Some thoughts:
  • When the Catholic and evangelical Latino churches get up a head of steam, their parishioners turn out.
  • Spanish language media is powerful among its consumers. You may not have heard the news, but the immigrants did.
  • Many immigrants come to this country with forms of political sophistication that are different from ours. In particular, they are not stymied by finding themselves inside a system that treats them like dirt; that's normal for politics as they understand it.
  • For many Latino immigrants, politics is not a horse race. All the horses are corrupt. But they'll participate if the issue is what they think is moral.
  • For the same folks, "immigration reform" is a moral issue. It is about their ability to keep their families together and do an honest day's work for an honest day's pay. It is about their right as human being to the dignity of human beings. There are principles they will take risks for.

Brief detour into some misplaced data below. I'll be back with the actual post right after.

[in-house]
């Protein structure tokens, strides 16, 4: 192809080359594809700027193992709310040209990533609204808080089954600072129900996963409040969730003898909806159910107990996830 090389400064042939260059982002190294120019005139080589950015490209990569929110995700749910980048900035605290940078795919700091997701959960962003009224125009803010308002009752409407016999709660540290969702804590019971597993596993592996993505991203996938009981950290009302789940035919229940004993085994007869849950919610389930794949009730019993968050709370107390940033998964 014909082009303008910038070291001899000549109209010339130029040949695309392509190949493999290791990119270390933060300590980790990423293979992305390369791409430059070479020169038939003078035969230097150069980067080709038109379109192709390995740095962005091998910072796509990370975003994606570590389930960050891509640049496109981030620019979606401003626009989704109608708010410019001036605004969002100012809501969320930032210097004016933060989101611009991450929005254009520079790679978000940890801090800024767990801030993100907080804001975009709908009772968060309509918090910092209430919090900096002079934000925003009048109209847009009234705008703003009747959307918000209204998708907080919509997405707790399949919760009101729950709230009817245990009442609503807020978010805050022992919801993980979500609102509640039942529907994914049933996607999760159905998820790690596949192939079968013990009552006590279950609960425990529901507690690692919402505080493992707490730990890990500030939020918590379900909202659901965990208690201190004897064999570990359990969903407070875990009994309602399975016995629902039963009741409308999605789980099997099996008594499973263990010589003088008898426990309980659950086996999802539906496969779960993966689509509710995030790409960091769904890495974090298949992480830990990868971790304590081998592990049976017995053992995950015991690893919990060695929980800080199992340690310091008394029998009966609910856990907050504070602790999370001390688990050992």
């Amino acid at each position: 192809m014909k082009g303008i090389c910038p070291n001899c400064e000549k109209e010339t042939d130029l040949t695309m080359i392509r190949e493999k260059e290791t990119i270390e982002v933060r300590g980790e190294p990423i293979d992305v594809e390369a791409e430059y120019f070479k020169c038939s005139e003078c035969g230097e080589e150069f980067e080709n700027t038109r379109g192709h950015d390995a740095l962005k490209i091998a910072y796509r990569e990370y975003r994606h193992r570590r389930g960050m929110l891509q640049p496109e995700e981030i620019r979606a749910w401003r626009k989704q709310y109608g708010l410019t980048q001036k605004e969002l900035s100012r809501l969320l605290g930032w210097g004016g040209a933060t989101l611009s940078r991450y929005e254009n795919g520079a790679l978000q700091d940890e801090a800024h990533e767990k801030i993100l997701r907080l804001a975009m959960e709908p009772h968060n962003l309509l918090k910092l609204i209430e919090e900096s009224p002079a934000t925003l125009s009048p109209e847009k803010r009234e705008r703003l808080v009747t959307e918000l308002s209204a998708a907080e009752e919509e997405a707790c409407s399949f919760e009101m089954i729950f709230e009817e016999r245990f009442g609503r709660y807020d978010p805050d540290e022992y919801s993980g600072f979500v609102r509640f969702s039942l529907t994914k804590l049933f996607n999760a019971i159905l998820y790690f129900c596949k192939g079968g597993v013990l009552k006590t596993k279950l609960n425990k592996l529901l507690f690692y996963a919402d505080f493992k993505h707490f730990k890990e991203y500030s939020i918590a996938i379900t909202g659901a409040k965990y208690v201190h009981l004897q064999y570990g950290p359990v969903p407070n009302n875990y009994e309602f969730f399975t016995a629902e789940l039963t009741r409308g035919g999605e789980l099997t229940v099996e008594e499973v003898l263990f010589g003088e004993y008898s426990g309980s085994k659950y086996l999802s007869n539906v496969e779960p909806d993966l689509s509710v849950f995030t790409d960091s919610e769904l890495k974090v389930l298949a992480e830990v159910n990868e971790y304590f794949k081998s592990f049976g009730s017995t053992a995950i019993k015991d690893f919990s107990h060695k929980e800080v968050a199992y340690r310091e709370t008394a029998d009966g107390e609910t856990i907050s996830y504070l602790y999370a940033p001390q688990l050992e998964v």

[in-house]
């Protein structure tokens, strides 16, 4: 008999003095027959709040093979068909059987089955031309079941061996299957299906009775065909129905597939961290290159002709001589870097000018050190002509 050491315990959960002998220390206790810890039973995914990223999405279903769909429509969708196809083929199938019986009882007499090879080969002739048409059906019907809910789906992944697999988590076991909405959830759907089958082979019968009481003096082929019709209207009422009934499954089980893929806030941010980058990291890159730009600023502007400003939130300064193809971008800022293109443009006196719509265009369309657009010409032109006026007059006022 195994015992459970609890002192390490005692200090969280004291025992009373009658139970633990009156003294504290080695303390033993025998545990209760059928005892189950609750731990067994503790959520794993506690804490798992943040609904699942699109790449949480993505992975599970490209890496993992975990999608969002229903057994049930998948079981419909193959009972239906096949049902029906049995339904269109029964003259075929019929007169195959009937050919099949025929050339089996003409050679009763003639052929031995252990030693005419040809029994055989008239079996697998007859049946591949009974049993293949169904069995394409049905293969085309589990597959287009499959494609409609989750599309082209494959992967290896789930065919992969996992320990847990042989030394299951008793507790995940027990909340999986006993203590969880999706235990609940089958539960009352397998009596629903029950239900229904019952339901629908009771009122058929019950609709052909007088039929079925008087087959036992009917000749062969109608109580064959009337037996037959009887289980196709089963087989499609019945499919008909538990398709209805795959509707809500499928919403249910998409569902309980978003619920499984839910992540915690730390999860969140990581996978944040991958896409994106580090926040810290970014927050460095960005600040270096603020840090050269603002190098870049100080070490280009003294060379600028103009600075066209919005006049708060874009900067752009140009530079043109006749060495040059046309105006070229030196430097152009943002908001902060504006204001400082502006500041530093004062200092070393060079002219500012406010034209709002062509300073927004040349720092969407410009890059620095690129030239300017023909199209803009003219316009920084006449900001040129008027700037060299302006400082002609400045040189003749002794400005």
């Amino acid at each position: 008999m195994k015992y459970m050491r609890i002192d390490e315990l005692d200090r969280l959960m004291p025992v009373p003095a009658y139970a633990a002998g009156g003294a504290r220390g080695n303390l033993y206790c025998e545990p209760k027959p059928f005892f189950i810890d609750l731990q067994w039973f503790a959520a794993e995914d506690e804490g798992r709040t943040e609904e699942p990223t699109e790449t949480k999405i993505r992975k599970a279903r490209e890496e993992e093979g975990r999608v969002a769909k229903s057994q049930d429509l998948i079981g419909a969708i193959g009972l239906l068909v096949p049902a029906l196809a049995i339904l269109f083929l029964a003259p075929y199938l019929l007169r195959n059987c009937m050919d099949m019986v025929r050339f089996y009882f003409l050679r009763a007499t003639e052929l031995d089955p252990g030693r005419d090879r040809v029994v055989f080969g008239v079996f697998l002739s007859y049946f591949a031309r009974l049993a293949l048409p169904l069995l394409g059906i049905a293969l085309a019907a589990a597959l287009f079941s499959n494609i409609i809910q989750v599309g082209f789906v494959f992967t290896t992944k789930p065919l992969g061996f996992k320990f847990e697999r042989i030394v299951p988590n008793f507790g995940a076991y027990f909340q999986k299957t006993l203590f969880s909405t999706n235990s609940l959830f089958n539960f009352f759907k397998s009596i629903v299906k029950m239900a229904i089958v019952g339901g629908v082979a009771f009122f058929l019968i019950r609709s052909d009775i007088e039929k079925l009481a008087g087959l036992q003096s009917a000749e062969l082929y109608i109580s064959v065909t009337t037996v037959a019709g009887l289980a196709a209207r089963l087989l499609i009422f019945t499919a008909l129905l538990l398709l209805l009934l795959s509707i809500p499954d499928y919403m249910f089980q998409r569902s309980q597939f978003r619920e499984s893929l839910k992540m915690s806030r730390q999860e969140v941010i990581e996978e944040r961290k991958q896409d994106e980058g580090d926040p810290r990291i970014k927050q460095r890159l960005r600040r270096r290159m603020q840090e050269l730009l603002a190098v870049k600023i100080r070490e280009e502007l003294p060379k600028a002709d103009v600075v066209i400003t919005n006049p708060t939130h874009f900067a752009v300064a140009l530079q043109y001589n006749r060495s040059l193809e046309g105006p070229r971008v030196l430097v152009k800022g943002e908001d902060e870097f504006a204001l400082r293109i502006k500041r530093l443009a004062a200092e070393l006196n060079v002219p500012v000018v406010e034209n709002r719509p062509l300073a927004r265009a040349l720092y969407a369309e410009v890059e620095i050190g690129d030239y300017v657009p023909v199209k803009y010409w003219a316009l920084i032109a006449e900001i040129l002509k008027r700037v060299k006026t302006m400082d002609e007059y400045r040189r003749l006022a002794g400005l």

And so the rest of us get surprised, again.

Republicans and Democrats engage in immigrant bashing at their peril. These folks are the future of the country, regardless of what laws we enact. Some of the brighter bulbs know it.

Some Republicans fear that pushing too hard against illegal immigrants could backfire nationally, as with Proposition 187. Strong Republican support of that measure helped spur record numbers of California Latinos to become U.S. citizens and register to vote. Those voters subsequently helped the Democrats regain political control in the state.